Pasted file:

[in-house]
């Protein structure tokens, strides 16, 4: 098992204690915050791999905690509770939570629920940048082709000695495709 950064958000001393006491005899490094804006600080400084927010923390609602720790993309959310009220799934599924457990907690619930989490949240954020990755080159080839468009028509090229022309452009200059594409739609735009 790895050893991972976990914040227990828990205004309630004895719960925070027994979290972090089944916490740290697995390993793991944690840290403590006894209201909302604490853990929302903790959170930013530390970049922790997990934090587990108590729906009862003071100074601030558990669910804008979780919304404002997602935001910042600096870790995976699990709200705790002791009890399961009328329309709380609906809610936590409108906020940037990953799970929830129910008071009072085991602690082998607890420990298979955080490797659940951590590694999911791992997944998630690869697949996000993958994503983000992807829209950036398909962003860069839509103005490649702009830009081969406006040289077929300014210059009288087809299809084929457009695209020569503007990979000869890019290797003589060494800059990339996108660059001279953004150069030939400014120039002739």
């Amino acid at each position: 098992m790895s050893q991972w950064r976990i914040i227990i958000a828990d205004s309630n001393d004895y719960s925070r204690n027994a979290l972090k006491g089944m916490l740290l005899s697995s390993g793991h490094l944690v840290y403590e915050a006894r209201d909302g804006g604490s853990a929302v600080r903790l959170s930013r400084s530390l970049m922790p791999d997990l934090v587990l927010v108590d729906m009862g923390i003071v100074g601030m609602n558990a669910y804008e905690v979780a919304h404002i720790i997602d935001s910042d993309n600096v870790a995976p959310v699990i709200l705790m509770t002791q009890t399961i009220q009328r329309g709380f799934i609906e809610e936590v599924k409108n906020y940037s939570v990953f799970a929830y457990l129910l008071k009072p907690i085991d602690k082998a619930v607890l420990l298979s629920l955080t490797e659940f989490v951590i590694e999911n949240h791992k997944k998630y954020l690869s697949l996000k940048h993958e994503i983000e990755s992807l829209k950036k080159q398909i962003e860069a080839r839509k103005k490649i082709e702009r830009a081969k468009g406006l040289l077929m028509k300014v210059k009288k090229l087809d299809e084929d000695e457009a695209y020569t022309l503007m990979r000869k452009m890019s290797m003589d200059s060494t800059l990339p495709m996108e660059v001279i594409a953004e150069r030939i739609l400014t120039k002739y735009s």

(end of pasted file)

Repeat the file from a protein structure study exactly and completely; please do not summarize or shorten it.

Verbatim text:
[in-house]
């Protein structure tokens, strides 16, 4: 098992204690915050791999905690509770939570629920940048082709000695495709 950064958000001393006491005899490094804006600080400084927010923390609602720790993309959310009220799934599924457990907690619930989490949240954020990755080159080839468009028509090229022309452009200059594409739609735009 790895050893991972976990914040227990828990205004309630004895719960925070027994979290972090089944916490740290697995390993793991944690840290403590006894209201909302604490853990929302903790959170930013530390970049922790997990934090587990108590729906009862003071100074601030558990669910804008979780919304404002997602935001910042600096870790995976699990709200705790002791009890399961009328329309709380609906809610936590409108906020940037990953799970929830129910008071009072085991602690082998607890420990298979955080490797659940951590590694999911791992997944998630690869697949996000993958994503983000992807829209950036398909962003860069839509103005490649702009830009081969406006040289077929300014210059009288087809299809084929457009695209020569503007990979000869890019290797003589060494800059990339996108660059001279953004150069030939400014120039002739």
């Amino acid at each position: 098992m790895s050893q991972w950064r976990i914040i227990i958000a828990d205004s309630n001393d004895y719960s925070r204690n027994a979290l972090k006491g089944m916490l740290l005899s697995s390993g793991h490094l944690v840290y403590e915050a006894r209201d909302g804006g604490s853990a929302v600080r903790l959170s930013r400084s530390l970049m922790p791999d997990l934090v587990l927010v108590d729906m009862g923390i003071v100074g601030m609602n558990a669910y804008e905690v979780a919304h404002i720790i997602d935001s910042d993309n600096v870790a995976p959310v699990i709200l705790m509770t002791q009890t399961i009220q009328r329309g709380f799934i609906e809610e936590v599924k409108n906020y940037s939570v990953f799970a929830y457990l129910l008071k009072p907690i085991d602690k082998a619930v607890l420990l298979s629920l955080t490797e659940f989490v951590i590694e999911n949240h791992k997944k998630y954020l690869s697949l996000k940048h993958e994503i983000e990755s992807l829209k950036k080159q398909i962003e860069a080839r839509k103005k490649i082709e702009r830009a081969k468009g406006l040289l077929m028509k300014v210059k009288k090229l087809d299809e084929d000695e457009a695209y020569t022309l503007m990979r000869k452009m890019s290797m003589d200059s060494t800059l990339p495709m996108e660059v001279i594409a953004e150069r030939i739609l400014t120039k002739y735009s």